Shin Buddhism's role in Japanese Militarism

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doublerepukken
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Shin Buddhism's role in Japanese Militarism

Post by doublerepukken » Tue Oct 03, 2017 4:02 am

Hey all,

Curious for any sources related to how Jodo Shinshu/Jodo Shu played into Japanese politics during WW2, if at all. I have read some where that they both turned into "emperor worship" but I think the source was mistaking Jodo Shinshu/Jodo Shu with Shinto (I could be wrong though). I know several Zen priests were big supporters of the war effort, so I'm assuming both traditions were involved. Any sources would be helpful.


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Re: Shin Buddhism's role in Japanese Militarism

Post by Wayfarer » Tue Oct 03, 2017 7:18 am

You didn't mention Brian Victoria's book, Zen at War, which was published about 20 years ago, and has often been discussed here. I don't know if it discusses Shin Buddhism, as distinct from Zen, in the Imperial Japanese war effort, but if you haven't looked at it, it might have some references.
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Re: Shin Buddhism's role in Japanese Militarism

Post by kirtu » Tue Oct 03, 2017 9:26 am

Wayfarer wrote:
Tue Oct 03, 2017 7:18 am
You didn't mention Brian Victoria's book, Zen at War, which was published about 20 years ago, and has often been discussed here. I don't know if it discusses Shin Buddhism, as distinct from Zen, in the Imperial Japanese war effort, but if you haven't looked at it, it might have some references.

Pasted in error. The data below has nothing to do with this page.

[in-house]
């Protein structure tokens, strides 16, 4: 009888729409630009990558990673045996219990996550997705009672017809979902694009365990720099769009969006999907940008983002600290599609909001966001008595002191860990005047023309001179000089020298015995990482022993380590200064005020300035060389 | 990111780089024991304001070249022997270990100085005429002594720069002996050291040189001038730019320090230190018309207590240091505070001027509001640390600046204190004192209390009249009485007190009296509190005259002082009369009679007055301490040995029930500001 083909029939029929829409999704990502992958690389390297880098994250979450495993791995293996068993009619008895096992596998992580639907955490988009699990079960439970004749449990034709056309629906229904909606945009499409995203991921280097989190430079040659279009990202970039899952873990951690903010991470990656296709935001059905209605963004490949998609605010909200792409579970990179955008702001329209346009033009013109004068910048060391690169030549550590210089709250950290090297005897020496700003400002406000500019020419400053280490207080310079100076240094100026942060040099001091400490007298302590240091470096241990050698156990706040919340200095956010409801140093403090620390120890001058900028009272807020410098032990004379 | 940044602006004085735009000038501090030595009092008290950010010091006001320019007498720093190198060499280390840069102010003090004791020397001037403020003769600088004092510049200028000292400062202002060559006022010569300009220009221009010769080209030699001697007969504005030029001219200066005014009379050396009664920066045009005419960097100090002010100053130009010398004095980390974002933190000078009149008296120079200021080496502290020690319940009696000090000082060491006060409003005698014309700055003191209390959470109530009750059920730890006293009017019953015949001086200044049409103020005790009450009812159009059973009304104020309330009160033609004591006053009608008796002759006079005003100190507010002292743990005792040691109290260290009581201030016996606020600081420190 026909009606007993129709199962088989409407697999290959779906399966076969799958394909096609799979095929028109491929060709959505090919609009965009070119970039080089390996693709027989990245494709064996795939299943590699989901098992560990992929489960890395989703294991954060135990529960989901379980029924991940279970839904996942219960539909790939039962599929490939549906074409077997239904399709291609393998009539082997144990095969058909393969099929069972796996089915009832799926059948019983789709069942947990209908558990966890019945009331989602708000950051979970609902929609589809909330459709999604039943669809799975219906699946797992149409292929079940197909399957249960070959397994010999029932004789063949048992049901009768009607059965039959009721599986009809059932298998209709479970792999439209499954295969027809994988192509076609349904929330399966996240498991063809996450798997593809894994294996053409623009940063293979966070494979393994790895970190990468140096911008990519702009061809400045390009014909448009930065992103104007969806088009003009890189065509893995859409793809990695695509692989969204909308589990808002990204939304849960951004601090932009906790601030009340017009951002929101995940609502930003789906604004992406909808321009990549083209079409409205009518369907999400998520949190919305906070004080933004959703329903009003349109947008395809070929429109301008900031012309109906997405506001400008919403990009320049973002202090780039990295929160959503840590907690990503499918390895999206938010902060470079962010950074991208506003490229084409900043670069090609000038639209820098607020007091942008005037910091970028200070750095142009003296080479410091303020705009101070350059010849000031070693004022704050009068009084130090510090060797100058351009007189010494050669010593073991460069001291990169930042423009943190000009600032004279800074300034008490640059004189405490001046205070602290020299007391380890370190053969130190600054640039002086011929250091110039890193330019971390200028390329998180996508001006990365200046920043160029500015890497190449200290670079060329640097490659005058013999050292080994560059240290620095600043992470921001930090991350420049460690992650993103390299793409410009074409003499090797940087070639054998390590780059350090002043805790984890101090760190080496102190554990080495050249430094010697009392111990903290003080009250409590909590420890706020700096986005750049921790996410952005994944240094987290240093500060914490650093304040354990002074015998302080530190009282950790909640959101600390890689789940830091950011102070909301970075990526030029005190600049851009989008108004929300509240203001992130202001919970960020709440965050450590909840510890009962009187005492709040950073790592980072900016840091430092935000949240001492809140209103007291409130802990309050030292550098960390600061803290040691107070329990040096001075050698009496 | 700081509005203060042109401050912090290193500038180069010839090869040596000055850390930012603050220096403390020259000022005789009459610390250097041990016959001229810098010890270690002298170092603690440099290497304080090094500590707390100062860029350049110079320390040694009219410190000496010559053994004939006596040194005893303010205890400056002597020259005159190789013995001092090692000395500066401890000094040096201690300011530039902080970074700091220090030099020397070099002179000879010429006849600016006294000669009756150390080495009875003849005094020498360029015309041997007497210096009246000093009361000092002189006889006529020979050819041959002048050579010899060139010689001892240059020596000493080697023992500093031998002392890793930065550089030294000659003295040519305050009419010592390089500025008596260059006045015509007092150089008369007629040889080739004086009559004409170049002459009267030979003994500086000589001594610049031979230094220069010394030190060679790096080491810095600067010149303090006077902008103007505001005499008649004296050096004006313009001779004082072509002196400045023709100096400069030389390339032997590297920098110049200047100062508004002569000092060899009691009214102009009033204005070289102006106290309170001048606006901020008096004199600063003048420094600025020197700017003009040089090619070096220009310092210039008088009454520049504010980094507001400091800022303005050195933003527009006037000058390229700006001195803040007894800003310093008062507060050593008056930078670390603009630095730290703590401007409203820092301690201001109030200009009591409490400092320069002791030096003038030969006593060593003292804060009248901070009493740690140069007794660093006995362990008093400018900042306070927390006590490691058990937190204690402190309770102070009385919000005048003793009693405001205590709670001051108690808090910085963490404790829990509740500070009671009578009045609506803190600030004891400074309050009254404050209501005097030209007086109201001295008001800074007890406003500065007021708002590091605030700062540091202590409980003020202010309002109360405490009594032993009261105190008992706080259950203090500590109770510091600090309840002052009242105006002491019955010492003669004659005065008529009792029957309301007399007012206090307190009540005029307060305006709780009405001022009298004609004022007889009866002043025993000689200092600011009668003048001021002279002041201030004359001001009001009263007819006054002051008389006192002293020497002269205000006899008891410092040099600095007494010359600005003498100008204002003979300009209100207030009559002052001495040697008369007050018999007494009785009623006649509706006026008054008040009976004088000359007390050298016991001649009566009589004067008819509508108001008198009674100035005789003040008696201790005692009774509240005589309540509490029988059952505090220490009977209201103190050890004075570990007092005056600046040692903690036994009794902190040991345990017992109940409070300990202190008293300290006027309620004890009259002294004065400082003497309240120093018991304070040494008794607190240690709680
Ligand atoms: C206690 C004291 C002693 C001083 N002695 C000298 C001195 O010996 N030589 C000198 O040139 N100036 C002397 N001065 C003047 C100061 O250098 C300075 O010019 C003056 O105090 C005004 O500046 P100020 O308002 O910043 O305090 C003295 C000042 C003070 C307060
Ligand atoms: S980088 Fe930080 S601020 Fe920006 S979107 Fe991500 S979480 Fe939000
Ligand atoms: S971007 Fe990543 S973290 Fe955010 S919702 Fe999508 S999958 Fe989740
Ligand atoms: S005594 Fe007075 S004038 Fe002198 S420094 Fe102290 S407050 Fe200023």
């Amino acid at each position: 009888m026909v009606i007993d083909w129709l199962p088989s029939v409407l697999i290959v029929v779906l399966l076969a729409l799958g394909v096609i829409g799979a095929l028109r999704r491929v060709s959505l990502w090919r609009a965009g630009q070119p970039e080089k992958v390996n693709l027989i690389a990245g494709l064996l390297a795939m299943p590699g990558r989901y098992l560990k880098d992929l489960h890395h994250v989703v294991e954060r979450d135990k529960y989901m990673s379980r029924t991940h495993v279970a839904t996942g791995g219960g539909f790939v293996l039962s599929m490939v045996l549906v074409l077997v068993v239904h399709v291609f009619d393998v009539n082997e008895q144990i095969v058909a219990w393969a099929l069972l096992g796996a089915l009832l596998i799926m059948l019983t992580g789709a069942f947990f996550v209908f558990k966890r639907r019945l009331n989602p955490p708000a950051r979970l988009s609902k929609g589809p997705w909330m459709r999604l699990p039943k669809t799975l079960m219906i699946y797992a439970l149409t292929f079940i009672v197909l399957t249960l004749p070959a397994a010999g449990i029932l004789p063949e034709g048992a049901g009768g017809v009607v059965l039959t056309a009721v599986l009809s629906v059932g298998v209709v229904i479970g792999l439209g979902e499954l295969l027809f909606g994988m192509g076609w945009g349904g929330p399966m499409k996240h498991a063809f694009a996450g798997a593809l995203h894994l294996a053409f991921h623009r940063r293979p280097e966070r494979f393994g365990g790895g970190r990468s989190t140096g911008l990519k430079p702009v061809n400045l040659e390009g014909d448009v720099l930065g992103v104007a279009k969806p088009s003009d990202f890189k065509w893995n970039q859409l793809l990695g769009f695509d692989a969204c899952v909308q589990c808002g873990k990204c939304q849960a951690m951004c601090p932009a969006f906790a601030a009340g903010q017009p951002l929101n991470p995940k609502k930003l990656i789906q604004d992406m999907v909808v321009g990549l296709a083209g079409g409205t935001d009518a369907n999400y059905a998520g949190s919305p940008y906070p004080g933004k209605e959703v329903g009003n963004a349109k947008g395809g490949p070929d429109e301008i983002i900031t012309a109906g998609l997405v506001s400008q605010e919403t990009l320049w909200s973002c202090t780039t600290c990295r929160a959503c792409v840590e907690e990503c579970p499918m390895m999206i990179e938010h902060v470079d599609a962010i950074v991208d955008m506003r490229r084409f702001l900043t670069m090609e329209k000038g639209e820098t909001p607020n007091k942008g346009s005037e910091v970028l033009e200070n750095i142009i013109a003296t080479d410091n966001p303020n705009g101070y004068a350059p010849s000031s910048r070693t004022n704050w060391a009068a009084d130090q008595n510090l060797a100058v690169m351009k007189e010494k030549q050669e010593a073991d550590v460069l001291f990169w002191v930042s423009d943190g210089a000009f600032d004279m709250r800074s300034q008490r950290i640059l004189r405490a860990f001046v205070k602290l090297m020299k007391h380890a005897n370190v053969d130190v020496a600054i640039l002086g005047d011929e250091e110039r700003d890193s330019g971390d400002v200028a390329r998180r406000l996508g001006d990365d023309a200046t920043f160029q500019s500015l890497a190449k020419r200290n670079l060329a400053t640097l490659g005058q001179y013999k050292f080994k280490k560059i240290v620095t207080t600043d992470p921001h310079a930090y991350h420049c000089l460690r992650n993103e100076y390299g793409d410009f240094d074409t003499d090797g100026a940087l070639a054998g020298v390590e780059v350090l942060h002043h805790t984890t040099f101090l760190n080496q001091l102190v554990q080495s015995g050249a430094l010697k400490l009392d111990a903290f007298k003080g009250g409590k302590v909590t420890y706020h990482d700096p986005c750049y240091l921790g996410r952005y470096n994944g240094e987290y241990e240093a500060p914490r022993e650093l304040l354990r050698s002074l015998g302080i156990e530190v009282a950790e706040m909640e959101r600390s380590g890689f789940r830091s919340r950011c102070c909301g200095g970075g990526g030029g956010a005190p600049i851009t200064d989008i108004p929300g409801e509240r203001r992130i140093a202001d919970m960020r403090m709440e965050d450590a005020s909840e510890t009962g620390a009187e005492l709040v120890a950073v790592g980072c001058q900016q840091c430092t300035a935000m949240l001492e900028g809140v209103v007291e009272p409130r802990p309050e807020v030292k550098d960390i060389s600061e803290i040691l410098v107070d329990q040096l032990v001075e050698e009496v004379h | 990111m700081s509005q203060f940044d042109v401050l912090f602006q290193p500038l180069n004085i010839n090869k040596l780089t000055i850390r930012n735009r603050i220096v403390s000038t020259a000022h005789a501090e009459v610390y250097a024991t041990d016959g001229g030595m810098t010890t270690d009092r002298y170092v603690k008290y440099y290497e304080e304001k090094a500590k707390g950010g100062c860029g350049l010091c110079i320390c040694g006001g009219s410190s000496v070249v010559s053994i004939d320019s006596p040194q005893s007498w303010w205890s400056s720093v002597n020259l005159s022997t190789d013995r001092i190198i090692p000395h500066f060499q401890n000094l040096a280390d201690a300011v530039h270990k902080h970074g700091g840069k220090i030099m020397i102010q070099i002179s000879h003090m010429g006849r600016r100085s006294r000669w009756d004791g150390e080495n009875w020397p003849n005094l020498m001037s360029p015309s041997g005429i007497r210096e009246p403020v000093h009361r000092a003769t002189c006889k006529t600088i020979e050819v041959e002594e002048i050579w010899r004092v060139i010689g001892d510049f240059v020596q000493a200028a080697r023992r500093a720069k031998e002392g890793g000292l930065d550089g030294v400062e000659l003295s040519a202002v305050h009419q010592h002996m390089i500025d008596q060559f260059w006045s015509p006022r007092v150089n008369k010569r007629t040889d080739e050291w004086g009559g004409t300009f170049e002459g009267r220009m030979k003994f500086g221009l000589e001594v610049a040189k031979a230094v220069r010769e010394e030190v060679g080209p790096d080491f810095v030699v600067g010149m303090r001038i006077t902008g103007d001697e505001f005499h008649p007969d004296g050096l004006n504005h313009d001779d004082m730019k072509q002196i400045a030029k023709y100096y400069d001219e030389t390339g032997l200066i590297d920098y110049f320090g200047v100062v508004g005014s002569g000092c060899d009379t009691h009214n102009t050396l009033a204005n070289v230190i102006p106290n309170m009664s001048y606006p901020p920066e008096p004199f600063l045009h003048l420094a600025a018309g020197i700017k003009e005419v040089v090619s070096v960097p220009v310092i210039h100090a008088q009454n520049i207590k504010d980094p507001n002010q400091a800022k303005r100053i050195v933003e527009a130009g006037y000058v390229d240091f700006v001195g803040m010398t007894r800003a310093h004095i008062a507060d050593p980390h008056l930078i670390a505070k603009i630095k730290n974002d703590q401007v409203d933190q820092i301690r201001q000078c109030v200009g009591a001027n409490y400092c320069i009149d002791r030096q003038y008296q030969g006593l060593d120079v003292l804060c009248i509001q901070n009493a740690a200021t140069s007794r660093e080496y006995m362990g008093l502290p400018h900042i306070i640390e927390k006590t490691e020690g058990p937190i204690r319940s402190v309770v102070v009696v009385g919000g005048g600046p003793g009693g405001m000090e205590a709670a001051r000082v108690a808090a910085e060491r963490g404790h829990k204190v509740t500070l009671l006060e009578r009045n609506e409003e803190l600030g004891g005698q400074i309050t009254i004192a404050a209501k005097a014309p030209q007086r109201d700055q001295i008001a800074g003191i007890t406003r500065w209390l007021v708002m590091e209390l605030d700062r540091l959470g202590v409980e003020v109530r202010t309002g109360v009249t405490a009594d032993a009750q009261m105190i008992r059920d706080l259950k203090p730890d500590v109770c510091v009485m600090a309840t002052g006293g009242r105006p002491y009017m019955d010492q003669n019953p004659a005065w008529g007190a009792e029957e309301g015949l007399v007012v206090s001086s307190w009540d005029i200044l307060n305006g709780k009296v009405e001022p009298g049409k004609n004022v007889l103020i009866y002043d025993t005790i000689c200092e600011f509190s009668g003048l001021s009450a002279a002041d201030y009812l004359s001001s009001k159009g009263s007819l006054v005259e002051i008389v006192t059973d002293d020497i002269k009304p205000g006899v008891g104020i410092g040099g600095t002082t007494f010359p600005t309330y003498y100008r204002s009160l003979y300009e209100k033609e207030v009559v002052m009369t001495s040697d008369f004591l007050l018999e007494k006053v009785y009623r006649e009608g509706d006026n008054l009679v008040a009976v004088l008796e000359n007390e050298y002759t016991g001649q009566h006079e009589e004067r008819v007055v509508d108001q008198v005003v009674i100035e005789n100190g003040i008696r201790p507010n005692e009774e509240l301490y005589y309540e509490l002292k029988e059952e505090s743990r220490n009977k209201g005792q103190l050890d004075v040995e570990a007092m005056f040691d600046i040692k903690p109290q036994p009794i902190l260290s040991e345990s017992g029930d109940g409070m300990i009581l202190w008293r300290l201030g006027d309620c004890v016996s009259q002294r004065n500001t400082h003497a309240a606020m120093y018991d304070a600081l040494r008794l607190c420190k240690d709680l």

Victoria's book does discuss Shin Buddhism. The major opposition to the war came from a handful of Shin and Jodo Shin individuals as well as Nichidatsu Fuji and is also claimed by Sokai Gakai as an organization. The person regarded as the main opposition to the aggressive Japanese war was a layman from the Pure Land tradition and was executed during the war. There was some Zen opposition but this was muted.

However as organizations all the major religions organizations were enthusiastic supporters of aggressive imperialistic war.

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Re: Shin Buddhism's role in Japanese Militarism

Post by Admin_PC » Tue Oct 03, 2017 4:18 pm

With Shin Buddhism, it goes back to Rennyo. He established it as the official position of Hongwanji to embrace the rules of the state. This was around the time of the Ikko-Ikki and I think it may have been damage control.
Misunderstandings of Master Rennyo by Eiken Kobai wrote:ATTITUDE TOWARDS THOSE IN AUTHORITY

Some individuals criticize Master Rennyo by asserting that he ingratiated himself with those in authority while the Venerable Master Shinran’s position was anti-authority. They further assert that Master Rennyo incorporated the thought of “the two truths of the absolute and the conventional” which is not found in the Venerable Master Shinran’s thinking, into the Jodo-Shinshu teaching.

According to such persons, although the Venerable Master Shinran indicated that there is a distinction between “absolute truth” (the way to Enlightenment through birth in the Pure Land) and “conventional truth” (the secular or moral path), they are actually the same. These scholars say that Master Rennyo erroneously divided the secular or moral path into two:
· “king’s law is primary”
· “take the secular path”

“The king’s law is primary” urges making the laws of the land the basis for living your life. “Take the secular path” urges following the conventional ways of making a living, and is solely concerned about ingratiating yourself with those in authority, but both these positions are very much mistaken.

Both the Venerable Master Shinran and Master Rennyo emphasized the way of transcending the world of life and death, in other words, leaving the world of delusion and moving towards the world of enlightenment (the Pure Land). They were not concerned about political movements and attitudes such as being anti-authority or flattering those in power. Their concerns were not so petty.

What “Making the King’s Law Primary” Refers To:

In Letter 12, Fascicle III, of the “Honorable Letters,” dated 27th day of the 1st month during the 8th year Bummei (1476 AD), is the following passage: